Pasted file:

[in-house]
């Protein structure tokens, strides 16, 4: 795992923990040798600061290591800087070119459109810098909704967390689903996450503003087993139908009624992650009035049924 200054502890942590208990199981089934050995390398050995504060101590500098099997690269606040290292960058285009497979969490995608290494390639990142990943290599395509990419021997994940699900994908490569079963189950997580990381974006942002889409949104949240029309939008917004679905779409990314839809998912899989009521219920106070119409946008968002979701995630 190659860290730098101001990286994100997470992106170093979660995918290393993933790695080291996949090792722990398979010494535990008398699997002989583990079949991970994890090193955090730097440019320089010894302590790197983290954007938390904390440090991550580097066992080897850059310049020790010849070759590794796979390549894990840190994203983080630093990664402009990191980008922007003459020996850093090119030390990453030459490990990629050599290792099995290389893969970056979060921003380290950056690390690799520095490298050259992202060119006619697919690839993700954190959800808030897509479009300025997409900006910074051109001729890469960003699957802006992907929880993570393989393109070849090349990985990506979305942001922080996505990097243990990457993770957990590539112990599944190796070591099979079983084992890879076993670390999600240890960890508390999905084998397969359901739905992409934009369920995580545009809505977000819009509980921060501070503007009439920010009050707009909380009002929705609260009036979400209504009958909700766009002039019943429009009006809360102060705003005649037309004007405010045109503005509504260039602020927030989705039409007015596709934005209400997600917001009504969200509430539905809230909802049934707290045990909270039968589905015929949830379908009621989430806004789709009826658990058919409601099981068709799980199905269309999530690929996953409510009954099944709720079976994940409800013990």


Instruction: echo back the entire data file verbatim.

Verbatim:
[in-house]
């Protein structure tokens, strides 16, 4: 795992923990040798600061290591800087070119459109810098909704967390689903996450503003087993139908009624992650009035049924 200054502890942590208990199981089934050995390398050995504060101590500098099997690269606040290292960058285009497979969490995608290494390639990142990943290599395509990419021997994940699900994908490569079963189950997580990381974006942002889409949104949240029309939008917004679905779409990314839809998912899989009521219920106070119409946008968002979701995630 190659860290730098101001990286994100997470992106170093979660995918290393993933790695080291996949090792722990398979010494535990008398699997002989583990079949991970994890090193955090730097440019320089010894302590790197983290954007938390904390440090991550580097066992080897850059310049020790010849070759590794796979390549894990840190994203983080630093990664402009990191980008922007003459020996850093090119030390990453030459490990990629050599290792099995290389893969970056979060921003380290950056690390690799520095490298050259992202060119006619697919690839993700954190959800808030897509479009300025997409900006910074051109001729890469960003699957802006992907929880993570393989393109070849090349990985990506979305942001922080996505990097243990990457993770957990590539112990599944190796070591099979079983084992890879076993670390999600240890960890508390999905084998397969359901739905992409934009369920995580545009809505977000819009509980921060501070503007009439920010009050707009909380009002929705609260009036979400209504009958909700766009002039019943429009009006809360102060705003005649037309004007405010045109503005509504260039602020927030989705039409007015596709934005209400997600917001009504969200509430539905809230909802049934707290045990909270039968589905015929949830379908009621989430806004789709009826658990058919409601099981068709799980199905269309999530690929996953409510009954099944709720079976994940409800013990």